2. Sub-debt: NMI has also the possibility of offering sub-debt to MFIs. The product may be structured as straight sub-debt but could also be linked with attributes closer to equity and convertibility.
  3. Equity: NMI equity investments are preferred as a long-term financing instrument. NMI invests in MFIs that have a proven growth track record including sustainable financial and social development. In this way, NMI helps ensure the continued growth of the institution.

Support Schemes

NMI has two support schemes to help portfolio MFIs achieve their social and financial goals: Technical Assistance Facility (TA) and First Loss Support (FLS).

  1. Technical Assistance Facility (TA): Technical assistance (e.g., competence building) seeks to assure that emerging MFIs will be able to execute their business plans successfully, meet their growth and expansion targets, achieve their projected development impacts, and enable financial and organizational sustainability. The NMI TA is funded under a grant from NORAD, the Norwegian Development Agency. To ensure high buy-in and ownership of projects, the NMI TA Facility involves emerging MFIs in the project design and selection of TA service providers. The emerging MFI must also make a clear financial contribution to NMI TA-financed activities. The Facility encourages the participation and involvement of local TA service providers from regions and countries where the NMI Funds invest. This encourages and strengthens the development of local and regional expertise and know-how.
  2. First Loss Support (FLS): NMI may offer financing in local currency thanks to a limited hedging scheme (FLS) which is funded by the Norwegian Ministry of Foreign Affairs and administered by Norfund. The FLS helps the MFI to mitigate the risk of the local foreign exchange market, providing predictable funding cost. The FLS also reduces currency risk for NMI’s investors.

Memberships and Endorsements

CategoryPolicies / membershipNMI Status
MIV Network (general)Financial Inclusion Equity Counsil (FIEC)Member
Network (social performance)Social performance task force (SPTF)Member
PrinciplesClient Protection StandardsStatement of commitment signed
PrinciplesUniversal standards for social performanceFollows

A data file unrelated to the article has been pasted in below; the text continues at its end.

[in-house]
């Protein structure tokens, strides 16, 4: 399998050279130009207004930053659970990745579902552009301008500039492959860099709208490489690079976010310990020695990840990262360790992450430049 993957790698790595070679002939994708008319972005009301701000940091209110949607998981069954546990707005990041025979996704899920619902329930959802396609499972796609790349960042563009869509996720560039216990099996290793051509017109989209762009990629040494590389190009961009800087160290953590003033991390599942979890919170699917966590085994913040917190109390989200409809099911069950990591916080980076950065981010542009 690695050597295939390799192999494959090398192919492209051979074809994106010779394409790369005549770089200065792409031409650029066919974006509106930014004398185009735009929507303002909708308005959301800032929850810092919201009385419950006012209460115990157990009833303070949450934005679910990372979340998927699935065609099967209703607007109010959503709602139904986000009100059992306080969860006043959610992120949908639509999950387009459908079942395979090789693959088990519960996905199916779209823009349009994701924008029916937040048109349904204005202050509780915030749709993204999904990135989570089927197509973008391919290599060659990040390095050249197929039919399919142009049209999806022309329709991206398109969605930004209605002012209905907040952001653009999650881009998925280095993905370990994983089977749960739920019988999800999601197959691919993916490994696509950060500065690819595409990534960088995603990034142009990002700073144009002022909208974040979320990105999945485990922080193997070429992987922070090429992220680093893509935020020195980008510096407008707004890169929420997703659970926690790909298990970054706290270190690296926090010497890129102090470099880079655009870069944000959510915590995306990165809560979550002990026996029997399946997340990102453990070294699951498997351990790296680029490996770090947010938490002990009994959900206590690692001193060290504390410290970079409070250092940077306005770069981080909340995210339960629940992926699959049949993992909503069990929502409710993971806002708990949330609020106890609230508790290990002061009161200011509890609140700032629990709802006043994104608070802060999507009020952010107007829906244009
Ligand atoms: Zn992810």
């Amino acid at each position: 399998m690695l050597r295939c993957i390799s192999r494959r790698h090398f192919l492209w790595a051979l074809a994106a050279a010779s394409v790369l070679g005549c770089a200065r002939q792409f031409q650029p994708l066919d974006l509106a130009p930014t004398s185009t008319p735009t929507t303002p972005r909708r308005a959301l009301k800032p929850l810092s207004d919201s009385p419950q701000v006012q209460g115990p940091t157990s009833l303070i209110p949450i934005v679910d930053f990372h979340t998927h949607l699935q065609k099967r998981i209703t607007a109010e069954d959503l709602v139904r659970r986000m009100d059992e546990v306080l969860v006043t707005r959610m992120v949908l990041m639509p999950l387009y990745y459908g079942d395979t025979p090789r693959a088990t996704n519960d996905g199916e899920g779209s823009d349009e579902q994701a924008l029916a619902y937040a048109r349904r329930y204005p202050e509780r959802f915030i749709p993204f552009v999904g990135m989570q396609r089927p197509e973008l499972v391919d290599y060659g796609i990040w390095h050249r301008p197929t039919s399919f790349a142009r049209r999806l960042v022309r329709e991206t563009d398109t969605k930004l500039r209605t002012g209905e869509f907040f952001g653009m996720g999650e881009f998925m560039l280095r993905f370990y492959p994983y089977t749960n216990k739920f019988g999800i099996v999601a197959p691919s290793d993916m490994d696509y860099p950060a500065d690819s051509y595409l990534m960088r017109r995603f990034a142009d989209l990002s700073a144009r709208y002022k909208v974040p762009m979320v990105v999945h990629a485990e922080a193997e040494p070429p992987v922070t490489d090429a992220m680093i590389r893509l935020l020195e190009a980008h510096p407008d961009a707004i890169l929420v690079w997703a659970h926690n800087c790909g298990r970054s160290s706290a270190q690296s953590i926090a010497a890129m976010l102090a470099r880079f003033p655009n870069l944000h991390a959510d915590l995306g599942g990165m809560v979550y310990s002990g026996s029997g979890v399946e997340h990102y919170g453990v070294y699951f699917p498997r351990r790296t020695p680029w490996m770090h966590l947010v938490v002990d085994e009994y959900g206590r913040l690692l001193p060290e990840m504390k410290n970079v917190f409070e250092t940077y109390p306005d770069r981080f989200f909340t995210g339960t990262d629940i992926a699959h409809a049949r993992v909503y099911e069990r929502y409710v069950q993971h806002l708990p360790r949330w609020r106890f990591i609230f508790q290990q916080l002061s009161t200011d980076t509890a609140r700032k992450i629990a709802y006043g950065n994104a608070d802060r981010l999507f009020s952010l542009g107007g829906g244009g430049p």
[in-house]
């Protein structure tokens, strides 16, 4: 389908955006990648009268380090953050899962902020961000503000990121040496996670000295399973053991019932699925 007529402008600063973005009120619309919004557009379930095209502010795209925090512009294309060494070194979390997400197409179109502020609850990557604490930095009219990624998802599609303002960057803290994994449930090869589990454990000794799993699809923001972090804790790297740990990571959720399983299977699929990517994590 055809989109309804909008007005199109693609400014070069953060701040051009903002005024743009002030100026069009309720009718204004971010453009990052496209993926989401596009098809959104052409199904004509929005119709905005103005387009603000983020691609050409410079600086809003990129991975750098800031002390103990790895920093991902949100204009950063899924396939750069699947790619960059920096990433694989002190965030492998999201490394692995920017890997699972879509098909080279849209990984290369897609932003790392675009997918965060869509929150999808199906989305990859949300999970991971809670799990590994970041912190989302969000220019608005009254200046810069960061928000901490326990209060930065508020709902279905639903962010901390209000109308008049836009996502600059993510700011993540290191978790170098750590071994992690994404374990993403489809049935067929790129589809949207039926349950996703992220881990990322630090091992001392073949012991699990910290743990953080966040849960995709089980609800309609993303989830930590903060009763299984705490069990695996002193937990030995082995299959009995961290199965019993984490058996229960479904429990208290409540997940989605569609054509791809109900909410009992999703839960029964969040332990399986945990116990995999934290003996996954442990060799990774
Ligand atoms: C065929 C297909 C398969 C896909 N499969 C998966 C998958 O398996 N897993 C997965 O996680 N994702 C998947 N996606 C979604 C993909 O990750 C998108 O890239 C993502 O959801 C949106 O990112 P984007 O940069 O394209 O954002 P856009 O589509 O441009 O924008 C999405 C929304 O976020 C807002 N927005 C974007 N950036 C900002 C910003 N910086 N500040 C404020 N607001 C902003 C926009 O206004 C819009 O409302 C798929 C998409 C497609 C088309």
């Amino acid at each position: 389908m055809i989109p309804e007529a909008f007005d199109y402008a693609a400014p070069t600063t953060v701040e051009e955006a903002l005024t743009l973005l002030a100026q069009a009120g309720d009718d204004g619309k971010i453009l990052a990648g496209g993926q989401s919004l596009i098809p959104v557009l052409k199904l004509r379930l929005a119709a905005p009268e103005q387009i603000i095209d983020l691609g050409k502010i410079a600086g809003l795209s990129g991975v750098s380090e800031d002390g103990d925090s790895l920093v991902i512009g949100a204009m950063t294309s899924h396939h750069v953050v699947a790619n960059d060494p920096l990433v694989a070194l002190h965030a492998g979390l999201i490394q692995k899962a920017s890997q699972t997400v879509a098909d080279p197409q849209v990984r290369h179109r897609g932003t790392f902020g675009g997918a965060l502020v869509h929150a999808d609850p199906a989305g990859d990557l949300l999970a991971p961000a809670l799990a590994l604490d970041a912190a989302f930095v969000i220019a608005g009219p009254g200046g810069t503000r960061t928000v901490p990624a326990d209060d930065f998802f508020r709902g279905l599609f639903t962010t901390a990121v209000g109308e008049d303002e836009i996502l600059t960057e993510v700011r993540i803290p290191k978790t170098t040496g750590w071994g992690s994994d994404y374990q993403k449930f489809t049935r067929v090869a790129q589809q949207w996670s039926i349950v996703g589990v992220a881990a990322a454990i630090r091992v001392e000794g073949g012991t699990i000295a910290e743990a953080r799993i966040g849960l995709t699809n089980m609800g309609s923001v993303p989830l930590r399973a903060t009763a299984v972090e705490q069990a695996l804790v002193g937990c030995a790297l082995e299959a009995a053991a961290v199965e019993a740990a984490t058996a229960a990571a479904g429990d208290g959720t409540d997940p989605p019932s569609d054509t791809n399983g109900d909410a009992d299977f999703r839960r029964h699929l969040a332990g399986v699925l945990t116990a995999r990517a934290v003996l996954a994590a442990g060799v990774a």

Report data to surveySymbioticsReporting to
Report data to surveyFIEC valuation databaseReporting to

Useful links

Below are some useful links to important players in the industry.

  1. The Social Performance Task Force (SPTF) was created in 2005. Its vision is to ensure that social performance management is standard business practice and is considered fundamental to achieving the social promise of microfinance. Today, SPTF consists of more than 3,000 members from microfinance stakeholder groups including practitioners, donors, investors, national and regional networks, technical assistance providers, rating agencies, academics, researchers and others.
  2. The Client Protection Standards  are the microfinance industry’s universal standards for good customer care. All microfinance institutions in which NMI invests have endorsed these principles and we regularly monitor that they adhere to them. Through the Social Performance Task Force (SPTF) and CERISE's Client Protection Pathway, NMI supports efforts to ensure that MFIs are working in line with the Client Protection Standards.
  3. The FinDev Gateway is the most comprehensive online resource for the global microfinance community. It includes research and publications, discussion groups, featured articles, organization and consultant profiles, and the latest news, events, and job opportunities in microfinance. The mission of the site is to advance knowledge and encourage innovation within the microfinance industry.
  4. Archive of Microfinance Information Exchange (MIX) at The World Bank Data Catalog. Data has been reported by financial services providers (FSPs) targeting the unbanked in developing markets around the globe for a given period and at a given point in time between June 1999 and September 2019.

Norway office

Rosenkrantz' gate 22, 7th Floor
N-0160 Oslo

P.O Box 1925, Vika
N-0125 Oslo


Denmark office

c/o IFU
Fredericiagade 27
1310 Copenhagen K

Kenya office

c/o Norfund
14th Floor, The Address
Muthangari Drive

Post box 66162
00800 Nairobi

India office

c/o Spring House Coworking Private Ltd
LG/UG 006, Grand Mall, M.G Road
Gurugram, Haryana 122002

Indonesia office

Buenos Aires, i2 no2,
Delatinos. Jl. Setapak No.70,
Tangerang Selatan,
Banten District

Tangerang Selatan,
Banten District